[Full-disclosure] Web Server Botnets and Server Farms as Attack Platforms
nytrokiss at gmail.com
Fri Feb 16 17:37:59 GMT 2007
This is crazy but somewhat true!
On 2/16/07, Tom <dshield at oitc.com> wrote:
> At 12:00 PM -0600 2/12/07, botnets-request at whitestar.linuxbox.org wrote:
> >Message: 1
> >Date: Mon, 12 Feb 2007 07:34:09 -0600 (CST)
> >From: Gadi Evron <ge at linuxbox.org>
> >Subject: [botnets] Web Server Botnets and Server Farms as Attack
> > Platforms
> >To: botnets at whitestar.linuxbox.org
> >Cc: full-disclosure at lists.grok.org.uk, bugtraq at securityfocus.com
> >Message-ID: <Pine.LNX.4.21.0702120719290.14975-100000 at linuxbox.org>
> >Content-Type: TEXT/PLAIN; charset=US-ASCII
> >Are file inclusion vulnerabilitiess equivalent to remote code
> >execution? Are servers (both Linux and Windows) now the lower hanging
> >fruit rather than desktop systems?
> >In the February edition of the Virus Bulletin magazine, we (Kfir
> >Damari, Noam Rathaus and Gadi Evron (me) of Beyond Security) wrote
> >an article on cross platform web server malware and their massive use as
> >botnets, spam bots and generally as attack platforms.
> >Web security papers deal mostly with secure coding and application
> >security. In this paper we describe how these are taken to the next level
> >with live attacks and operational problems service providers deal with
> >We discuss how these attacks work using (mainly) file inclusion
> >vulnerabilities (RFI) and (mainly) PHP shells.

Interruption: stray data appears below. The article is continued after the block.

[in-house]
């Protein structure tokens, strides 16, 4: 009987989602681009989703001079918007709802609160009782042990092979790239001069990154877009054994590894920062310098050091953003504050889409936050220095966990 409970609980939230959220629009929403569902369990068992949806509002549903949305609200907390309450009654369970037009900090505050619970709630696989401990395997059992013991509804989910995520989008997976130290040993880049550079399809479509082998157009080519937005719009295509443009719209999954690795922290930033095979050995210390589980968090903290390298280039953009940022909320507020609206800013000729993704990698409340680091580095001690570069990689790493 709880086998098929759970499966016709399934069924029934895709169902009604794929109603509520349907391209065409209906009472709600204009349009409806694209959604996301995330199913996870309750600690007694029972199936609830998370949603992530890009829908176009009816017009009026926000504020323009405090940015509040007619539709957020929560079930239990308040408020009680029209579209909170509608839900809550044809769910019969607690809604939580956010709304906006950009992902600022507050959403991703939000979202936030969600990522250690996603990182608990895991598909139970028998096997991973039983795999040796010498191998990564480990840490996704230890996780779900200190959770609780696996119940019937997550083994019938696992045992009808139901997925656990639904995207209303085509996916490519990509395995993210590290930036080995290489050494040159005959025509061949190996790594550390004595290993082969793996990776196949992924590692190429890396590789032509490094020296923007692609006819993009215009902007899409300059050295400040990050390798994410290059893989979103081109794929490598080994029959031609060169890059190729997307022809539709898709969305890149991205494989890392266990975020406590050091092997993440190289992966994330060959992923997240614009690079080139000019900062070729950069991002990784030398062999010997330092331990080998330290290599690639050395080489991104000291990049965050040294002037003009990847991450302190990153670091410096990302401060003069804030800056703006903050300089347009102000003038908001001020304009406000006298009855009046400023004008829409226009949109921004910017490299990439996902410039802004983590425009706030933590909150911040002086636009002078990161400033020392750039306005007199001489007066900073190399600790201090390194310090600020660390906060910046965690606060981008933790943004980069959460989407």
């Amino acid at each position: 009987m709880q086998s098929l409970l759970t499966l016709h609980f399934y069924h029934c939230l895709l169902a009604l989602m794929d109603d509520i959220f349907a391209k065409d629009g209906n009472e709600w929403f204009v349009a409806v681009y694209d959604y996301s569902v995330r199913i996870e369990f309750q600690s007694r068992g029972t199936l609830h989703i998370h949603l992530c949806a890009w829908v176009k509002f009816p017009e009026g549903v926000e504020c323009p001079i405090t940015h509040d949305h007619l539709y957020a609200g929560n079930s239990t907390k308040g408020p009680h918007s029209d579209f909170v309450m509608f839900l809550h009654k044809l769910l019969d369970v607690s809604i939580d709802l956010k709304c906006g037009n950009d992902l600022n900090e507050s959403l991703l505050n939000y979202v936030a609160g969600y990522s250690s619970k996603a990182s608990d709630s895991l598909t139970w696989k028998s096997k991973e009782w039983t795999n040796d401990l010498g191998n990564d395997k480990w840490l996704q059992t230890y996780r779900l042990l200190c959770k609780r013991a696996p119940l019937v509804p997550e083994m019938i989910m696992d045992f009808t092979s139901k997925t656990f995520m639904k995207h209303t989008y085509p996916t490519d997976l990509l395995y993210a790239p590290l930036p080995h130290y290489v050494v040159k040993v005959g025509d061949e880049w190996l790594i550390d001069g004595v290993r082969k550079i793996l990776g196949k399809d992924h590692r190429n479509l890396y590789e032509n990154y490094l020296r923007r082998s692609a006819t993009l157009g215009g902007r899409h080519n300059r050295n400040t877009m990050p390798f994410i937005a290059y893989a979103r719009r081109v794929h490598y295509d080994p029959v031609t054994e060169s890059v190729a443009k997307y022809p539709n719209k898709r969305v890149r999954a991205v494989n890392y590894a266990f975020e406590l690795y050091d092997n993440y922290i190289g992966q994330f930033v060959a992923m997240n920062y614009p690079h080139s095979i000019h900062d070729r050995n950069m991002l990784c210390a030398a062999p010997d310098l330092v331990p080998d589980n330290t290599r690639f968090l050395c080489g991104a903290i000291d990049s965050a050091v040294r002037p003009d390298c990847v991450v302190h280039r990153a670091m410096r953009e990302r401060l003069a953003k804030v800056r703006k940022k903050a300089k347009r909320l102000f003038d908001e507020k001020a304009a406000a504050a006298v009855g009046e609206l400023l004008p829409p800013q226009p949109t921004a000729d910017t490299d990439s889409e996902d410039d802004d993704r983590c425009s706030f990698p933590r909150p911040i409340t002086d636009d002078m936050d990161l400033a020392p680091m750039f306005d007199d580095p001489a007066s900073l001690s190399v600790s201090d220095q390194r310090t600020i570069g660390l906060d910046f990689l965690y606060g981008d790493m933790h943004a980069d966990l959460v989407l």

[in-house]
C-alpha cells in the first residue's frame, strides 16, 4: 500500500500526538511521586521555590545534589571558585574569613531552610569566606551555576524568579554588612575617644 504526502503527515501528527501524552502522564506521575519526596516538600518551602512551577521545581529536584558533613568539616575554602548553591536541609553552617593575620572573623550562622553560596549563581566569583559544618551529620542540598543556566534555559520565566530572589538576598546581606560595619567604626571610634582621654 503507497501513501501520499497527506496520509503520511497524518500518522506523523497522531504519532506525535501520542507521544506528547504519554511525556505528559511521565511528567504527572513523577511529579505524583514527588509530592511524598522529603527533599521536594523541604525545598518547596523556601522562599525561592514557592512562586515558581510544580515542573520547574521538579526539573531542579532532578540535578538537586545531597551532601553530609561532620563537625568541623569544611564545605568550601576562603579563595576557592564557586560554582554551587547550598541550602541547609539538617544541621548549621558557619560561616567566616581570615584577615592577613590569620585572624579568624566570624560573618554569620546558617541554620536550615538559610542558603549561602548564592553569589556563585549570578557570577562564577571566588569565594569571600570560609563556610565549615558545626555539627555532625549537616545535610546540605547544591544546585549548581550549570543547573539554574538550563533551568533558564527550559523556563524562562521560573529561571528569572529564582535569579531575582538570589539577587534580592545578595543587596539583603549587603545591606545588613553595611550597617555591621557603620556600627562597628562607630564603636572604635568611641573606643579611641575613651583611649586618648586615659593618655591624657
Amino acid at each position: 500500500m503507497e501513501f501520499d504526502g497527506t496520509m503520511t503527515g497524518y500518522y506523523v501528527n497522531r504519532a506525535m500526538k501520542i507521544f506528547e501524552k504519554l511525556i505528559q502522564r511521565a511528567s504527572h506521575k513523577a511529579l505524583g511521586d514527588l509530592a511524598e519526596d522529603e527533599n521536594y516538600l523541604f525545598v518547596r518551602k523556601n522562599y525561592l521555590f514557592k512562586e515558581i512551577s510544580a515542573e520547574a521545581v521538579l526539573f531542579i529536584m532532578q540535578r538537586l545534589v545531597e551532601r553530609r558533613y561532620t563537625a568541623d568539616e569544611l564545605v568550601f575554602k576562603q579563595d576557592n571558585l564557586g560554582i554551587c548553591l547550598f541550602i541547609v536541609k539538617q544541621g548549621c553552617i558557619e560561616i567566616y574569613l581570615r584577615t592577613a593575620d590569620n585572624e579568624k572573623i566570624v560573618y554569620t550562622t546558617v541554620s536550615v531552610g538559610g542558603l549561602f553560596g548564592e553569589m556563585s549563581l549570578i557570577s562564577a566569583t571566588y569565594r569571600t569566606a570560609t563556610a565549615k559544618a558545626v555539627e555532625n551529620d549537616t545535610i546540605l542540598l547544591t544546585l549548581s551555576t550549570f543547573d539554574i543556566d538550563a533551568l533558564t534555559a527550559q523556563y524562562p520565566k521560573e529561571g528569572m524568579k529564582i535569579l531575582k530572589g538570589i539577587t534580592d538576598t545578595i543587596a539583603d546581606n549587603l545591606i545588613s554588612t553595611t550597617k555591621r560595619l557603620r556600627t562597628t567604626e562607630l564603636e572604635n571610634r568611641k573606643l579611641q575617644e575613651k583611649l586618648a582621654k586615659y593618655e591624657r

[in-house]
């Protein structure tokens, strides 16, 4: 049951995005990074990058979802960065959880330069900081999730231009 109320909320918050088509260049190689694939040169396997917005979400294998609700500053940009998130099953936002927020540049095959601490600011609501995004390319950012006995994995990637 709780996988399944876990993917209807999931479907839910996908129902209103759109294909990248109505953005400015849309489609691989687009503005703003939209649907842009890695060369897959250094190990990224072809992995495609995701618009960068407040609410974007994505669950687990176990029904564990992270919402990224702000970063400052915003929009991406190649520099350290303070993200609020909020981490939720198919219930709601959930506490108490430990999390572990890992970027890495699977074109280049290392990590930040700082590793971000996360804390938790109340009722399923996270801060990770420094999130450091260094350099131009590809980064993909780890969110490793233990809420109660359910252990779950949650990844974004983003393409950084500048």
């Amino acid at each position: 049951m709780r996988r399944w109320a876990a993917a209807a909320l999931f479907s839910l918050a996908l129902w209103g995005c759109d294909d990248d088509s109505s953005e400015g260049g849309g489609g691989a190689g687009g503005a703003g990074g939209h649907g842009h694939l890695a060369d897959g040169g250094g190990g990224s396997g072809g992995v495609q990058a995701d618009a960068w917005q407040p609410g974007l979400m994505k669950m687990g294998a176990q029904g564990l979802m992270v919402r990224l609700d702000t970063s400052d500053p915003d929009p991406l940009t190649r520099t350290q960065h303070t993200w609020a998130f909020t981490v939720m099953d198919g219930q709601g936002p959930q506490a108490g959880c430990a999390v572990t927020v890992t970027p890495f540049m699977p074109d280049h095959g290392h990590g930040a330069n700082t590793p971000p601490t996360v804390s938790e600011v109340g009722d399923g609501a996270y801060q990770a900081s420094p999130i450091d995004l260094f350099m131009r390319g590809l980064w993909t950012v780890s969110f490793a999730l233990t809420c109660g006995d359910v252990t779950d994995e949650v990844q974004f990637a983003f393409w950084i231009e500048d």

> >Further, we discuss how ISPs and hosting farms suffer tremendously from
> >this, and what can be done to combat the threat.
> >I'd like to write more on this here, and ask for the community's feedback
> >on what others see in this field and how you deal with similar issues.
> >Malware is often built to operate within a certain OS environment. Web
> >server malware is completely cross-platform (as long as a web daemon
> >supports scripting can be found such as IIS, Apache, etc.). These malware
> >attack the web application first, and only then further compromise takes
> >place platform by platform, using the web server's privileges.
> >Most web servers are being compromised by these attacks as a result of an
> >insecure web application written in PHP, although attacks for other
> >scripting languages such as Perl and ASP are also in-the-wild.
> >The main reason for this is that many different PHP applications are
> >available online, and often freely as open source, which makes them a
> >popular selection for use on many web sites. Another reason for the
> >popularity of attacks against PHP applications is that writing securely
> >PHP is very difficult, which makes most of these PHP applications
> >vulnerable to multiple attacks, with hundreds of new vulnerabilities
> >released publicly every month.
> >While in the past botnets used to be composed of mainly broadband end
> >users running Windows, today we can see more and more server botnets we
> >can refer to as "IIS botnets" or "Linux botnets" as a direct result of
> >these attacks.
> >One of the conclusions we reached was that although the technologies used